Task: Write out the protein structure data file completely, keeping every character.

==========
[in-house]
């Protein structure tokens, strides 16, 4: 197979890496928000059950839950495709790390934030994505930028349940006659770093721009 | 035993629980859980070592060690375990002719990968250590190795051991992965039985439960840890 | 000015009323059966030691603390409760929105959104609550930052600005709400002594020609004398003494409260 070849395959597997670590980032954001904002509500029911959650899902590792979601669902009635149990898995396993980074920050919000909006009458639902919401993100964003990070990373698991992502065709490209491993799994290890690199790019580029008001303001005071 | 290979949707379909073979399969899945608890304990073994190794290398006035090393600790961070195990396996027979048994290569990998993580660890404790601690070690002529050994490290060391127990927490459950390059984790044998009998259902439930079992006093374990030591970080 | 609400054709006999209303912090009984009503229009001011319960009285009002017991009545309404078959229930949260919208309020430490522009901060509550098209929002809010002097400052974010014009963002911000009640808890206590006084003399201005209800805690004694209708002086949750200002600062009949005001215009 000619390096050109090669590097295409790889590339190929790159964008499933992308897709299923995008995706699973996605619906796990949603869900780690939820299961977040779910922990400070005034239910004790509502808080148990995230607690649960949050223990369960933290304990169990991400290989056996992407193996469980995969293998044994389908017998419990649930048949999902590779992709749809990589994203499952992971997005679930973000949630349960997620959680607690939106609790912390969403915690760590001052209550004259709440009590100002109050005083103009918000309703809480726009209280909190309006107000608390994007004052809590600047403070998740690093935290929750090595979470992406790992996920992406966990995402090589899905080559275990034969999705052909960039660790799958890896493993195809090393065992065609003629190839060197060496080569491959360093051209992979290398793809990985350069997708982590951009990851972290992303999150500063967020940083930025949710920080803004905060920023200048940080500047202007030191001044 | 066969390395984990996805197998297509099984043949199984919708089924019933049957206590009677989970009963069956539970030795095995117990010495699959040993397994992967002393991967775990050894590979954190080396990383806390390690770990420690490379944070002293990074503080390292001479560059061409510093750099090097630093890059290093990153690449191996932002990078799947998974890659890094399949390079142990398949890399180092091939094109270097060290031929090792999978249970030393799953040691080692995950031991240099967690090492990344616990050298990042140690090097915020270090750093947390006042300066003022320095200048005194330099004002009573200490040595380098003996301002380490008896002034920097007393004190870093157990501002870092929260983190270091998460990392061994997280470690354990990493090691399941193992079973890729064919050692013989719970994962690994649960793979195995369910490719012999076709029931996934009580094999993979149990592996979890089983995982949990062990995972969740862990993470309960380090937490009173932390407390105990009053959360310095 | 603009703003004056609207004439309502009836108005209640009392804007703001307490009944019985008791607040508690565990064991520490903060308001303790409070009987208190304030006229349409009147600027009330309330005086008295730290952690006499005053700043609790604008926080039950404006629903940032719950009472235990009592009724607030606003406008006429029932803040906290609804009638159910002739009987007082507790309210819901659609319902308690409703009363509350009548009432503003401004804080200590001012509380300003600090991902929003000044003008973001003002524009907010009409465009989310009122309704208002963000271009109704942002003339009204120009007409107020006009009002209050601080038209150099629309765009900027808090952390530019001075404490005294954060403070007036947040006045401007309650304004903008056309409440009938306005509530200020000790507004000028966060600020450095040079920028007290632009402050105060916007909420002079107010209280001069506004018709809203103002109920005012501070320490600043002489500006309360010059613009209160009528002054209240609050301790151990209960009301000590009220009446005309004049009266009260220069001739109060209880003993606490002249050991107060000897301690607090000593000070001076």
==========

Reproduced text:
[in-house]
């Protein structure tokens, strides 16, 4: 197979890496928000059950839950495709790390934030994505930028349940006659770093721009 | 035993629980859980070592060690375990002719990968250590190795051991992965039985439960840890 | 000015009323059966030691603390409760929105959104609550930052600005709400002594020609004398003494409260 070849395959597997670590980032954001904002509500029911959650899902590792979601669902009635149990898995396993980074920050919000909006009458639902919401993100964003990070990373698991992502065709490209491993799994290890690199790019580029008001303001005071 | 290979949707379909073979399969899945608890304990073994190794290398006035090393600790961070195990396996027979048994290569990998993580660890404790601690070690002529050994490290060391127990927490459950390059984790044998009998259902439930079992006093374990030591970080 | 609400054709006999209303912090009984009503229009001011319960009285009002017991009545309404078959229930949260919208309020430490522009901060509550098209929002809010002097400052974010014009963002911000009640808890206590006084003399201005209800805690004694209708002086949750200002600062009949005001215009 000619390096050109090669590097295409790889590339190929790159964008499933992308897709299923995008995706699973996605619906796990949603869900780690939820299961977040779910922990400070005034239910004790509502808080148990995230607690649960949050223990369960933290304990169990991400290989056996992407193996469980995969293998044994389908017998419990649930048949999902590779992709749809990589994203499952992971997005679930973000949630349960997620959680607690939106609790912390969403915690760590001052209550004259709440009590100002109050005083103009918000309703809480726009209280909190309006107000608390994007004052809590600047403070998740690093935290929750090595979470992406790992996920992406966990995402090589899905080559275990034969999705052909960039660790799958890896493993195809090393065992065609003629190839060197060496080569491959360093051209992979290398793809990985350069997708982590951009990851972290992303999150500063967020940083930025949710920080803004905060920023200048940080500047202007030191001044 | 066969390395984990996805197998297509099984043949199984919708089924019933049957206590009677989970009963069956539970030795095995117990010495699959040993397994992967002393991967775990050894590979954190080396990383806390390690770990420690490379944070002293990074503080390292001479560059061409510093750099090097630093890059290093990153690449191996932002990078799947998974890659890094399949390079142990398949890399180092091939094109270097060290031929090792999978249970030393799953040691080692995950031991240099967690090492990344616990050298990042140690090097915020270090750093947390006042300066003022320095200048005194330099004002009573200490040595380098003996301002380490008896002034920097007393004190870093157990501002870092929260983190270091998460990392061994997280470690354990990493090691399941193992079973890729064919050692013989719970994962690994649960793979195995369910490719012999076709029931996934009580094999993979149990592996979890089983995982949990062990995972969740862990993470309960380090937490009173932390407390105990009053959360310095 | 603009703003004056609207004439309502009836108005209640009392804007703001307490009944019985008791607040508690565990064991520490903060308001303790409070009987208190304030006229349409009147600027009330309330005086008295730290952690006499005053700043609790604008926080039950404006629903940032719950009472235990009592009724607030606003406008006429029932803040906290609804009638159910002739009987007082507790309210819901659609319902308690409703009363509350009548009432503003401004804080200590001012509380300003600090991902929003000044003008973001003002524009907010009409465009989310009122309704208002963000271009109704942002003339009204120009007409107020006009009002209050601080038209150099629309765009900027808090952390530019001075404490005294954060403070007036947040006045401007309650304004903008056309409440009938306005509530200020000790507004000028966060600020450095040079920028007290632009402050105060916007909420002079107010209280001069506004018709809203103002109920005012501070320490600043002489500006309360010059613009209160009528002054209240609050301790151990209960009301000590009220009446005309004049009266009260220069001739109060209880003993606490002249050991107060000897301690607090000593000070001076």